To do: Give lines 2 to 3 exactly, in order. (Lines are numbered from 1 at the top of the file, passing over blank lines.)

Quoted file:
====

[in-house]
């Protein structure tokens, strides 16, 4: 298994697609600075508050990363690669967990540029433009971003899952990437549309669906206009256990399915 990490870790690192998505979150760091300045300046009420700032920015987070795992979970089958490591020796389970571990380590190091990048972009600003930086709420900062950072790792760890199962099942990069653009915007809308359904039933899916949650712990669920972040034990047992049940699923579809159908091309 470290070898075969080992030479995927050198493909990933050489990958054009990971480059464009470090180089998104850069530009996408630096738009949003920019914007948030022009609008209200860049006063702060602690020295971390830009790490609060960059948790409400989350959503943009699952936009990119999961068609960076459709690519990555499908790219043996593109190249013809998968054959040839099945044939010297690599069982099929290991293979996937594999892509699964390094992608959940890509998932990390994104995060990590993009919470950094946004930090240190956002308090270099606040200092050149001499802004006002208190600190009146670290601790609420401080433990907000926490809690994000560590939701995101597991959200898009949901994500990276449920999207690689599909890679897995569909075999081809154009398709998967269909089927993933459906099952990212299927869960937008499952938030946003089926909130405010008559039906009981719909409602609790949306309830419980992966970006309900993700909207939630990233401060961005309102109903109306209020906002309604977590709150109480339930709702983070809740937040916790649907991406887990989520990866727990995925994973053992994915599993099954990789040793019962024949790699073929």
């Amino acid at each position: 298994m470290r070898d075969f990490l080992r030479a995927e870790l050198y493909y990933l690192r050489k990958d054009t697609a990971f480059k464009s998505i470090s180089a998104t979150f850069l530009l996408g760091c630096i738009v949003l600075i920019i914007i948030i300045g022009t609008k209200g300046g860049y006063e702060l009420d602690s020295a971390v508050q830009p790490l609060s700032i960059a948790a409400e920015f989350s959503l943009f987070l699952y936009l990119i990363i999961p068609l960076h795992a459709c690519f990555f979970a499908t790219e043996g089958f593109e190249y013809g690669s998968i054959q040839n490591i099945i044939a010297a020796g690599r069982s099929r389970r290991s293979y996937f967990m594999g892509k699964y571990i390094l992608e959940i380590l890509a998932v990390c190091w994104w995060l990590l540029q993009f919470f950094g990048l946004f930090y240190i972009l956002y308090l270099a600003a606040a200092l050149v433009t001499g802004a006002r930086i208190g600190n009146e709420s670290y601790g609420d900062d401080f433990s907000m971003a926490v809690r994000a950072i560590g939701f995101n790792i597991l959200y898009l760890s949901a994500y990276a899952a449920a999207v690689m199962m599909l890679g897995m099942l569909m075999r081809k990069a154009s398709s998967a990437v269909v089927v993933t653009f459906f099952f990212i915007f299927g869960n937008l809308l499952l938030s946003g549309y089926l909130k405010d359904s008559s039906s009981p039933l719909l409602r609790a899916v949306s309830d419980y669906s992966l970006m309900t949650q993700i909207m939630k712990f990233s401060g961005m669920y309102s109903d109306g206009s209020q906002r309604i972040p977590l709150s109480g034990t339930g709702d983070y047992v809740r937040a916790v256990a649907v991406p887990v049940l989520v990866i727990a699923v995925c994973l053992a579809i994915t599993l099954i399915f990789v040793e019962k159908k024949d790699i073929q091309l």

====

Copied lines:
């Protein structure tokens, strides 16, 4: 298994697609600075508050990363690669967990540029433009971003899952990437549309669906206009256990399915 990490870790690192998505979150760091300045300046009420700032920015987070795992979970089958490591020796389970571990380590190091990048972009600003930086709420900062950072790792760890199962099942990069653009915007809308359904039933899916949650712990669920972040034990047992049940699923579809159908091309 470290070898075969080992030479995927050198493909990933050489990958054009990971480059464009470090180089998104850069530009996408630096738009949003920019914007948030022009609008209200860049006063702060602690020295971390830009790490609060960059948790409400989350959503943009699952936009990119999961068609960076459709690519990555499908790219043996593109190249013809998968054959040839099945044939010297690599069982099929290991293979996937594999892509699964390094992608959940890509998932990390994104995060990590993009919470950094946004930090240190956002308090270099606040200092050149001499802004006002208190600190009146670290601790609420401080433990907000926490809690994000560590939701995101597991959200898009949901994500990276449920999207690689599909890679897995569909075999081809154009398709998967269909089927993933459906099952990212299927869960937008499952938030946003089926909130405010008559039906009981719909409602609790949306309830419980992966970006309900993700909207939630990233401060961005309102109903109306209020906002309604977590709150109480339930709702983070809740937040916790649907991406887990989520990866727990995925994973053992994915599993099954990789040793019962024949790699073929």
């Amino acid at each position: 298994m470290r070898d075969f990490l080992r030479a995927e870790l050198y493909y990933l690192r050489k990958d054009t697609a990971f480059k464009s998505i470090s180089a998104t979150f850069l530009l996408g760091c630096i738009v949003l600075i920019i914007i948030i300045g022009t609008k209200g300046g860049y006063e702060l009420d602690s020295a971390v508050q830009p790490l609060s700032i960059a948790a409400e920015f989350s959503l943009f987070l699952y936009l990119i990363i999961p068609l960076h795992a459709c690519f990555f979970a499908t790219e043996g089958f593109e190249y013809g690669s998968i054959q040839n490591i099945i044939a010297a020796g690599r069982s099929r389970r290991s293979y996937f967990m594999g892509k699964y571990i390094l992608e959940i380590l890509a998932v990390c190091w994104w995060l990590l540029q993009f919470f950094g990048l946004f930090y240190i972009l956002y308090l270099a600003a606040a200092l050149v433009t001499g802004a006002r930086i208190g600190n009146e709420s670290y601790g609420d900062d401080f433990s907000m971003a926490v809690r994000a950072i560590g939701f995101n790792i597991l959200y898009l760890s949901a994500y990276a899952a449920a999207v690689m199962m599909l890679g897995m099942l569909m075999r081809k990069a154009s398709s998967a990437v269909v089927v993933t653009f459906f099952f990212i915007f299927g869960n937008l809308l499952l938030s946003g549309y089926l909130k405010d359904s008559s039906s009981p039933l719909l409602r609790a899916v949306s309830d419980y669906s992966l970006m309900t949650q993700i909207m939630k712990f990233s401060g961005m669920y309102s109903d109306g206009s209020q906002r309604i972040p977590l709150s109480g034990t339930g709702d983070y047992v809740r937040a916790v256990a649907v991406p887990v049940l989520v990866i727990a699923v995925c994973l053992a579809i994915t599993l099954i399915f990789v040793e019962k159908k024949d790699i073929q091309l």